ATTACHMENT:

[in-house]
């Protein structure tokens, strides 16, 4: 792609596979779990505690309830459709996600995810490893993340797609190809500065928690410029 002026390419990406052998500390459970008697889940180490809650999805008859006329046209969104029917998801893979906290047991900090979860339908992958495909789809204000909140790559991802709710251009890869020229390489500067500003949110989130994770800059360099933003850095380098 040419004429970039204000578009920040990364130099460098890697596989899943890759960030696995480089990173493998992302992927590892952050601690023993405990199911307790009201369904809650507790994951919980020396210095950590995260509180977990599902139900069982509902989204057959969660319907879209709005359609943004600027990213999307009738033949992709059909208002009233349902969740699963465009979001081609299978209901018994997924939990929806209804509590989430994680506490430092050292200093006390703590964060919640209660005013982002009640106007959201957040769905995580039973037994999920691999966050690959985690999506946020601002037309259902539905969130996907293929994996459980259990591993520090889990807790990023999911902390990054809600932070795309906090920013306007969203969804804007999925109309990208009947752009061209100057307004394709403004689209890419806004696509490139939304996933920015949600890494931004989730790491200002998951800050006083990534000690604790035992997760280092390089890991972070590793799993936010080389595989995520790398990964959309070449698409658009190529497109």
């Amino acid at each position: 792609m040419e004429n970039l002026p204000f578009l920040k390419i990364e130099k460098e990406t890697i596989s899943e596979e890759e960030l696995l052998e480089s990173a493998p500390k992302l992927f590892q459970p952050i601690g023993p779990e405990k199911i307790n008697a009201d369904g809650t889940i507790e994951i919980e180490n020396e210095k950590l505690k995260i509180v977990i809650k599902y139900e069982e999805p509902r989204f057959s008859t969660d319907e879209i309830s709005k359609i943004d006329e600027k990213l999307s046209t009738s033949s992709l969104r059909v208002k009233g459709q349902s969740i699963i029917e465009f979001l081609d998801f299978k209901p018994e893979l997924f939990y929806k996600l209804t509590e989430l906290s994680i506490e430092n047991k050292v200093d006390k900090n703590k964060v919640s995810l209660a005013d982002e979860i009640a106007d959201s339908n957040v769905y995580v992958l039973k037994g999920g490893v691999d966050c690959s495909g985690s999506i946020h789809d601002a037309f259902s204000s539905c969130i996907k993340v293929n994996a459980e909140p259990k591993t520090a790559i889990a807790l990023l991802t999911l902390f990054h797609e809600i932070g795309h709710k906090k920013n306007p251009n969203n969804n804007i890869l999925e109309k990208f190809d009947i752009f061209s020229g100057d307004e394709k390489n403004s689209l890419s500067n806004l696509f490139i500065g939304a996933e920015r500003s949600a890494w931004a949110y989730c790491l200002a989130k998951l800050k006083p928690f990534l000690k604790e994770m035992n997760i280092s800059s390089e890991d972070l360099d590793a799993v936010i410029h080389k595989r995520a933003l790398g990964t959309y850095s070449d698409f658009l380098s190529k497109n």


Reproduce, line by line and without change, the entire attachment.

[in-house]
């Protein structure tokens, strides 16, 4: 792609596979779990505690309830459709996600995810490893993340797609190809500065928690410029 002026390419990406052998500390459970008697889940180490809650999805008859006329046209969104029917998801893979906290047991900090979860339908992958495909789809204000909140790559991802709710251009890869020229390489500067500003949110989130994770800059360099933003850095380098 040419004429970039204000578009920040990364130099460098890697596989899943890759960030696995480089990173493998992302992927590892952050601690023993405990199911307790009201369904809650507790994951919980020396210095950590995260509180977990599902139900069982509902989204057959969660319907879209709005359609943004600027990213999307009738033949992709059909208002009233349902969740699963465009979001081609299978209901018994997924939990929806209804509590989430994680506490430092050292200093006390703590964060919640209660005013982002009640106007959201957040769905995580039973037994999920691999966050690959985690999506946020601002037309259902539905969130996907293929994996459980259990591993520090889990807790990023999911902390990054809600932070795309906090920013306007969203969804804007999925109309990208009947752009061209100057307004394709403004689209890419806004696509490139939304996933920015949600890494931004989730790491200002998951800050006083990534000690604790035992997760280092390089890991972070590793799993936010080389595989995520790398990964959309070449698409658009190529497109």
């Amino acid at each position: 792609m040419e004429n970039l002026p204000f578009l920040k390419i990364e130099k460098e990406t890697i596989s899943e596979e890759e960030l696995l052998e480089s990173a493998p500390k992302l992927f590892q459970p952050i601690g023993p779990e405990k199911i307790n008697a009201d369904g809650t889940i507790e994951i919980e180490n020396e210095k950590l505690k995260i509180v977990i809650k599902y139900e069982e999805p509902r989204f057959s008859t969660d319907e879209i309830s709005k359609i943004d006329e600027k990213l999307s046209t009738s033949s992709l969104r059909v208002k009233g459709q349902s969740i699963i029917e465009f979001l081609d998801f299978k209901p018994e893979l997924f939990y929806k996600l209804t509590e989430l906290s994680i506490e430092n047991k050292v200093d006390k900090n703590k964060v919640s995810l209660a005013d982002e979860i009640a106007d959201s339908n957040v769905y995580v992958l039973k037994g999920g490893v691999d966050c690959s495909g985690s999506i946020h789809d601002a037309f259902s204000s539905c969130i996907k993340v293929n994996a459980e909140p259990k591993t520090a790559i889990a807790l990023l991802t999911l902390f990054h797609e809600i932070g795309h709710k906090k920013n306007p251009n969203n969804n804007i890869l999925e109309k990208f190809d009947i752009f061209s020229g100057d307004e394709k390489n403004s689209l890419s500067n806004l696509f490139i500065g939304a996933e920015r500003s949600a890494w931004a949110y989730c790491l200002a989130k998951l800050k006083p928690f990534l000690k604790e994770m035992n997760i280092s800059s390089e890991d972070l360099d590793a799993v936010i410029h080389k595989r995520a933003l790398g990964t959309y850095s070449d698409f658009l380098s190529k497109n």